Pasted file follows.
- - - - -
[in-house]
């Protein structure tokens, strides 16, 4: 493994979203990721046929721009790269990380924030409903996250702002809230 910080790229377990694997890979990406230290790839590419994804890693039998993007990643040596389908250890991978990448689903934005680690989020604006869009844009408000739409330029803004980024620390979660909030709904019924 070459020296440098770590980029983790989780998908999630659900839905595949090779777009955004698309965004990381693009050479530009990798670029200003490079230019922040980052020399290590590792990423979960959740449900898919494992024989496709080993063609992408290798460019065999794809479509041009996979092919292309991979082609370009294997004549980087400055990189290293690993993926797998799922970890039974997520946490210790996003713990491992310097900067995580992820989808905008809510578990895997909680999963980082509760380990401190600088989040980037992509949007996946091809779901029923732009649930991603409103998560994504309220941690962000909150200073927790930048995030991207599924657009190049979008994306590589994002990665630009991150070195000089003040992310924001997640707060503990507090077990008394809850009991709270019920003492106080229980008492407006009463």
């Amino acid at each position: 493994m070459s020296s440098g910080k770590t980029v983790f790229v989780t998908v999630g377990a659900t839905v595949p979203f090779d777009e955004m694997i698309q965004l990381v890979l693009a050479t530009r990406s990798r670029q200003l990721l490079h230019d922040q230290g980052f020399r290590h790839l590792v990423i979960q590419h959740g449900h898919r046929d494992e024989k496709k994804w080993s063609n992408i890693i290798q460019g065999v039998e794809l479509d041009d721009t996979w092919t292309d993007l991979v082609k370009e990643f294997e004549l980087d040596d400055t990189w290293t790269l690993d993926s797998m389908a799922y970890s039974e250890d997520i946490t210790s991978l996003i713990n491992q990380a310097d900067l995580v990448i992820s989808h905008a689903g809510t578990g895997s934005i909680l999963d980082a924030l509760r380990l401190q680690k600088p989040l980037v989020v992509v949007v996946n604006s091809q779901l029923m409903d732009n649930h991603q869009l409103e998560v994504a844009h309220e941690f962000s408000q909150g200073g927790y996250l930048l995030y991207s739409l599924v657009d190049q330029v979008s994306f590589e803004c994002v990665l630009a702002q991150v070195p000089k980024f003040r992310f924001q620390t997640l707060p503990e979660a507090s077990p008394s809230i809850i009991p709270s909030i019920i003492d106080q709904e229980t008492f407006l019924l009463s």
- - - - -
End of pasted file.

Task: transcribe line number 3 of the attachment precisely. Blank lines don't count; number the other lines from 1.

């Amino acid at each position: 493994m070459s020296s440098g910080k770590t980029v983790f790229v989780t998908v999630g377990a659900t839905v595949p979203f090779d777009e955004m694997i698309q965004l990381v890979l693009a050479t530009r990406s990798r670029q200003l990721l490079h230019d922040q230290g980052f020399r290590h790839l590792v990423i979960q590419h959740g449900h898919r046929d494992e024989k496709k994804w080993s063609n992408i890693i290798q460019g065999v039998e794809l479509d041009d721009t996979w092919t292309d993007l991979v082609k370009e990643f294997e004549l980087d040596d400055t990189w290293t790269l690993d993926s797998m389908a799922y970890s039974e250890d997520i946490t210790s991978l996003i713990n491992q990380a310097d900067l995580v990448i992820s989808h905008a689903g809510t578990g895997s934005i909680l999963d980082a924030l509760r380990l401190q680690k600088p989040l980037v989020v992509v949007v996946n604006s091809q779901l029923m409903d732009n649930h991603q869009l409103e998560v994504a844009h309220e941690f962000s408000q909150g200073g927790y996250l930048l995030y991207s739409l599924v657009d190049q330029v979008s994306f590589e803004c994002v990665l630009a702002q991150v070195p000089k980024f003040r992310f924001q620390t997640l707060p503990e979660a507090s077990p008394s809230i809850i009991p709270s909030i019920i003492d106080q709904e229980t008492f407006l019924l009463s």